Better. Air temperature higher this morning. My aft porch wireless thermometer informed me fifty-five degF, so I assayed a constitutional in the park. It did not tell me that dihydrogen oxide was falling but that was endurable. In fact, it was a ‘frog-boiling’ rain, the kind that gets you wet but you don’t realize it until just shy of soaking. But even then pleasant and most satisfying. May actually make the day worth while which will be a marked improvement for the rest of the week.
Which, of course, raises the question of whether sundae is first or last day of the week. I will ignore the question of keeping since that makes saturn’s day eve the first day of the week and thus counts days from dusk rather than midnight or dawn depending on whether one is nerd, geek, or bog. I consider sundae the end of the week since I worked for many years and in that frame mundane day is the start of work so the start of THE week. And I will plead that I am too old to change and even that there is no need to.
But shabbat commences at dusk on Freya’s day and not at dawn on sundae like the evil christianist evangelicals maintain.
The podcast was an episode of the "Linux Luddites". Since the gym was closed on Thor’s day for employee goof-off and I would modally have listened to a Linux podcast on Thor’s day, I started listening on my stationary bicycle on Thor’s day morning here in my book clogged study. And I just stayed with it each day.
Intriguingly, none of the Linux podcasts I listen to particularly instructive and, at best, marginally insightful, but they are mostly well done. Somehow the Brits are much better at podcasts than Americans. Ditto Canadians are better. Which raises the question of why are Americans so inept at podcasting? I don’t have an answer to this question but I will place some cogitation-time against it. Film at Eleven.
But I was led down a herring track by a comment about the unipurpose of Unix clients. The track was a consideration of the dichotomy of Unix monotasking and Ian McGyver-Alton Brown multitasking. This is fundamentally the difference between the sedentary (leading to agricultural and maybe civilization) and hunter-gatherer lifestyles. The latter could not afford monotasking implements unless they were in a situation of temporary sedentaryness. This follows by the absence of any means of transport other than their own bodies. So anything you carried about with you had to be either fundamental to survival or a multitasker. I am not at all sure anthropologists and paleontologists and archaeologists have that in consideration when they mumble about HGs.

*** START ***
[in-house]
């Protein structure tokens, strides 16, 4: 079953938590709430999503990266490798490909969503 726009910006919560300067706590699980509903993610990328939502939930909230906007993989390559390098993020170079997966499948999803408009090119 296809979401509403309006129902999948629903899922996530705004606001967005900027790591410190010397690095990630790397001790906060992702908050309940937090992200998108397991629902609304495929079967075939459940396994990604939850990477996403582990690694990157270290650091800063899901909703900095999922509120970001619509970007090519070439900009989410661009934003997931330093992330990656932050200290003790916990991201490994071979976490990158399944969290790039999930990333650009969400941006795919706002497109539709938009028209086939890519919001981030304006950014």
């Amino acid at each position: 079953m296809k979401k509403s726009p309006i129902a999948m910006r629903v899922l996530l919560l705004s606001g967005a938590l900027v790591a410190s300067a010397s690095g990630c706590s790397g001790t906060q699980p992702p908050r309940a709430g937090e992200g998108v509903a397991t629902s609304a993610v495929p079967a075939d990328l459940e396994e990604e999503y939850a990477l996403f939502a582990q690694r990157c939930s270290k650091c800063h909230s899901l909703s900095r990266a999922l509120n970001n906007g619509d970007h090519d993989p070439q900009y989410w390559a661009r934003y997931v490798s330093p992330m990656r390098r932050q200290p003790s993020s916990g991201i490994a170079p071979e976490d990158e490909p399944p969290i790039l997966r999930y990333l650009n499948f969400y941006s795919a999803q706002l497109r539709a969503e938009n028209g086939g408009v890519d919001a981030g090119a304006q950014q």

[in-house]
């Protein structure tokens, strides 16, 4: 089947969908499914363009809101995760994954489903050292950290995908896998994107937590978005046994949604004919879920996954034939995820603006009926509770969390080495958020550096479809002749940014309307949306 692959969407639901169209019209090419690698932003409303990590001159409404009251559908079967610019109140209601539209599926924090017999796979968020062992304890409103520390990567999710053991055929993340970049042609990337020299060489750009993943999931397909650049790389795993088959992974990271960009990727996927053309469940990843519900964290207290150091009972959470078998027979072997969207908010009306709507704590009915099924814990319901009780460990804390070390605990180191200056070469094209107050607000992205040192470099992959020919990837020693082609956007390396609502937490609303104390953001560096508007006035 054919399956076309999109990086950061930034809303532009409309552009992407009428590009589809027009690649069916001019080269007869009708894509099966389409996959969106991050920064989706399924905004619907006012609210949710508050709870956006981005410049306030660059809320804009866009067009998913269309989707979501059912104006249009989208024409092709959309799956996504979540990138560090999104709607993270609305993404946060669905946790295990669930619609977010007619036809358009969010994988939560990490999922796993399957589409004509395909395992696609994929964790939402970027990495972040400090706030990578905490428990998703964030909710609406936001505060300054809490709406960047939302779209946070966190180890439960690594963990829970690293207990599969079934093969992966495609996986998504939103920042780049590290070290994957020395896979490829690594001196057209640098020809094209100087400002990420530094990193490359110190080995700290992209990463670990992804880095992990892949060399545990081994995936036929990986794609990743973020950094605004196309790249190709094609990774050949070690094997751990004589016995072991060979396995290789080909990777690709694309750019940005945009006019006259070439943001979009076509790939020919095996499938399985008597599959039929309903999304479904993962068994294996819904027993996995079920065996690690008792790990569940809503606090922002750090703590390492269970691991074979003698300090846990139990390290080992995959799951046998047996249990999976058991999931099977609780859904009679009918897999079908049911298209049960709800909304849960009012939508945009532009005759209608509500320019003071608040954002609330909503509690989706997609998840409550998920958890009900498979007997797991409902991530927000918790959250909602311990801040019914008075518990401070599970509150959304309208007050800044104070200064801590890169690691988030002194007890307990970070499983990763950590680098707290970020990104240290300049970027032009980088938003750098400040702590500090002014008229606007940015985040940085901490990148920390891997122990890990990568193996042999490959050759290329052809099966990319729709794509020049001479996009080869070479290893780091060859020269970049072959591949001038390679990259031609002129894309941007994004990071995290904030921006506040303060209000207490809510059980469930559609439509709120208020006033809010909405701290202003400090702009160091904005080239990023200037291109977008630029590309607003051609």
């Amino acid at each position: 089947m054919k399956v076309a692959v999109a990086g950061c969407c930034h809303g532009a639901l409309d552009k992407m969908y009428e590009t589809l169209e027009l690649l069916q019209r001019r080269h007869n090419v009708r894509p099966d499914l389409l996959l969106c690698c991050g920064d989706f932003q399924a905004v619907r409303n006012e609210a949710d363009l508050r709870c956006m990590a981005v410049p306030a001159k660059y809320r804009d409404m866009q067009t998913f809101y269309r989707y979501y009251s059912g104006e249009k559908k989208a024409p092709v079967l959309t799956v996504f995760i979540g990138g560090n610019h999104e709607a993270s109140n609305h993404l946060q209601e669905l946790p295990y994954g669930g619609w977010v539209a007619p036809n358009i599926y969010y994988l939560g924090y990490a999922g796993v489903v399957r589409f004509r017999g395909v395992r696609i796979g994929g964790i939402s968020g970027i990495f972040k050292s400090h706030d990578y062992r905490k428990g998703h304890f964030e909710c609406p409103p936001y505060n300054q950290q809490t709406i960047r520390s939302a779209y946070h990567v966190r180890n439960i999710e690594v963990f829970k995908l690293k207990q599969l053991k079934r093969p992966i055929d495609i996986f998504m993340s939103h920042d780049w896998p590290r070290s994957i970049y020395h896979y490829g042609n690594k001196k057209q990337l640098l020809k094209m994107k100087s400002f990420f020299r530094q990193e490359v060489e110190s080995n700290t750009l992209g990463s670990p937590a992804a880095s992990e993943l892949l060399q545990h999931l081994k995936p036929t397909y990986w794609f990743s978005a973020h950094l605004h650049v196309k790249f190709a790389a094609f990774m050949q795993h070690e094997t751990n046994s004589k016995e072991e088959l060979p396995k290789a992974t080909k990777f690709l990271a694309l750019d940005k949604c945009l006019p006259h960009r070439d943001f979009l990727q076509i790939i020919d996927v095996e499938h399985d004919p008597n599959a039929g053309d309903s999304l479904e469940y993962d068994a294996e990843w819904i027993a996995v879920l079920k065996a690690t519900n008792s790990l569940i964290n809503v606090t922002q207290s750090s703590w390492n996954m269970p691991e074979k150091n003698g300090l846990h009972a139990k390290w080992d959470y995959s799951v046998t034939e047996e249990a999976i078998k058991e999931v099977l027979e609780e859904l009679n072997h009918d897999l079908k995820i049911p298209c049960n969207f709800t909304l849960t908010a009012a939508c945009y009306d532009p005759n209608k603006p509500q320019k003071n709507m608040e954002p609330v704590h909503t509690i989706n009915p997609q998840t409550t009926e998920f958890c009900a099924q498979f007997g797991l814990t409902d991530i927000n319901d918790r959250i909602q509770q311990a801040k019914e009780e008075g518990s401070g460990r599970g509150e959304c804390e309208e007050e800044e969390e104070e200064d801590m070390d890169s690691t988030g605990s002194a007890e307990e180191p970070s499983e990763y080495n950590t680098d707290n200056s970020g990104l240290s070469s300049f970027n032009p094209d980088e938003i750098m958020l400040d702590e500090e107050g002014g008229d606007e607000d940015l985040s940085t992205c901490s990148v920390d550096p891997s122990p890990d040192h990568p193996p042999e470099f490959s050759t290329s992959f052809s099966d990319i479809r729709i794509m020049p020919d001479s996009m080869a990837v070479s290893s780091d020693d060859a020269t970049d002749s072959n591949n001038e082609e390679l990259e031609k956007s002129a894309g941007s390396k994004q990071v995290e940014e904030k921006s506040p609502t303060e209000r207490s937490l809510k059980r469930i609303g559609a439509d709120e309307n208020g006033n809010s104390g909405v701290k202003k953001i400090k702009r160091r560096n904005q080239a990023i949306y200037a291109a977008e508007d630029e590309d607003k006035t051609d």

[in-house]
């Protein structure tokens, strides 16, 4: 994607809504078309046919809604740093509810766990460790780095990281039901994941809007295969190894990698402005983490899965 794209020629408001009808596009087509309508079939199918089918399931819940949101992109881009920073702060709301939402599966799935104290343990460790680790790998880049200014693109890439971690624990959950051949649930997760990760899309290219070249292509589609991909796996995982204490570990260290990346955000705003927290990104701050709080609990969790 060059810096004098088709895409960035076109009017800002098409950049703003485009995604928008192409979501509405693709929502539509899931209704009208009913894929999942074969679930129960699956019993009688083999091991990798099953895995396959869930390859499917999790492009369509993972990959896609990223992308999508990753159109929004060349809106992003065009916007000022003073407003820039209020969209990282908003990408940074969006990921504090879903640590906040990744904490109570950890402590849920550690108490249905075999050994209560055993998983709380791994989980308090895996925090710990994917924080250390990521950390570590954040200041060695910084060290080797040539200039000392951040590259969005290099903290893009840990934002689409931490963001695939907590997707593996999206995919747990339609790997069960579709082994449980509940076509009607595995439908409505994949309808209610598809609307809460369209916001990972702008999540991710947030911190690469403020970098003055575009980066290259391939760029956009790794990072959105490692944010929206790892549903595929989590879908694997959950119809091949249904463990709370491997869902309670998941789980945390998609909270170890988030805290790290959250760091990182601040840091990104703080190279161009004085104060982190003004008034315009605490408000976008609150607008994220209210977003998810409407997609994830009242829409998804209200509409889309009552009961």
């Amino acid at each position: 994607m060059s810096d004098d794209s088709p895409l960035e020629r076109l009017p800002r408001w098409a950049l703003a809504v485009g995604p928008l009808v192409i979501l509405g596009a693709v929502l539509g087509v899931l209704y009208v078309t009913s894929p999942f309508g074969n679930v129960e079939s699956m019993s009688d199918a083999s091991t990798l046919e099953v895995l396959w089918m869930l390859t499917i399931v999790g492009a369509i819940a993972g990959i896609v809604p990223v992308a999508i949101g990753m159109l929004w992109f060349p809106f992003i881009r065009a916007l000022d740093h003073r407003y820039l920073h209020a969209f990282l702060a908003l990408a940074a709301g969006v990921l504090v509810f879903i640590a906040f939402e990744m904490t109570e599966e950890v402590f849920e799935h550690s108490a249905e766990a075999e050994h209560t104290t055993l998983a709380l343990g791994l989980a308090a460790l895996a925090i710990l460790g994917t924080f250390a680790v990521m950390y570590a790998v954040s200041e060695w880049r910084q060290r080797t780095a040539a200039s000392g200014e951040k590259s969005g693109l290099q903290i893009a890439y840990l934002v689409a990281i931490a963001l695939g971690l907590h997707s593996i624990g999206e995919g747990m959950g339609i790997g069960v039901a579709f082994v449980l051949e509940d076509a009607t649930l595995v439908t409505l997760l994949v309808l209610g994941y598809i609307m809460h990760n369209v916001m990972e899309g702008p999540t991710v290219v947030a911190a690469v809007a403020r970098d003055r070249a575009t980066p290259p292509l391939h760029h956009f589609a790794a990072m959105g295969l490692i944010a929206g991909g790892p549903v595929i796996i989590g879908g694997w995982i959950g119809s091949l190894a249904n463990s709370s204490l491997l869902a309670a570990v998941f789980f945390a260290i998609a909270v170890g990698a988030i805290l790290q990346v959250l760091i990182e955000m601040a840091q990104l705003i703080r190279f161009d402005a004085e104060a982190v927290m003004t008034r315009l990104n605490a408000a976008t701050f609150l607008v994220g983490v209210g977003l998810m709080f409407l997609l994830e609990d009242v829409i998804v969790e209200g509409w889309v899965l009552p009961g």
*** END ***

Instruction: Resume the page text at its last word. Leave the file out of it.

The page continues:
So why do we moderns have our fascination with multitaskers? We can fairly readily afford the burden of monotaskers. Indeed, many of our multitaskers are associated with restricted transport. I myself carry a Victrionix (R) super-tinker because it does much of what I want and I am willing to accept its inefficient and ineffective nature. That is, monotaskers are always (almost) more effective and efficient than multitaskers. This is implicit to the concept.
But it doesn’t answer the question.
I sometimes think that we have some genetic predisposition to multitaskers. We get a feeling of satisfaction from the facade of efficiency. But I think it transcends that. When I look at the monotaskers I would need to carry to equal the bits of my multitasker, I am discouraged by the jangling mass and volume.
On the other hand, I carry at least one pen as well. And the pen, arguably, is a monotasker. This is a bit ambiguous and illustrates the nature of the discussion. I can wrote various things with the pen as well as do maths and even draw or sketch. But the same may also be said of the bits on my multitasker knife. So the discussion is muddled from the get-go.
Again, cogitation-time is indicated.
But the day has begun well. For a change.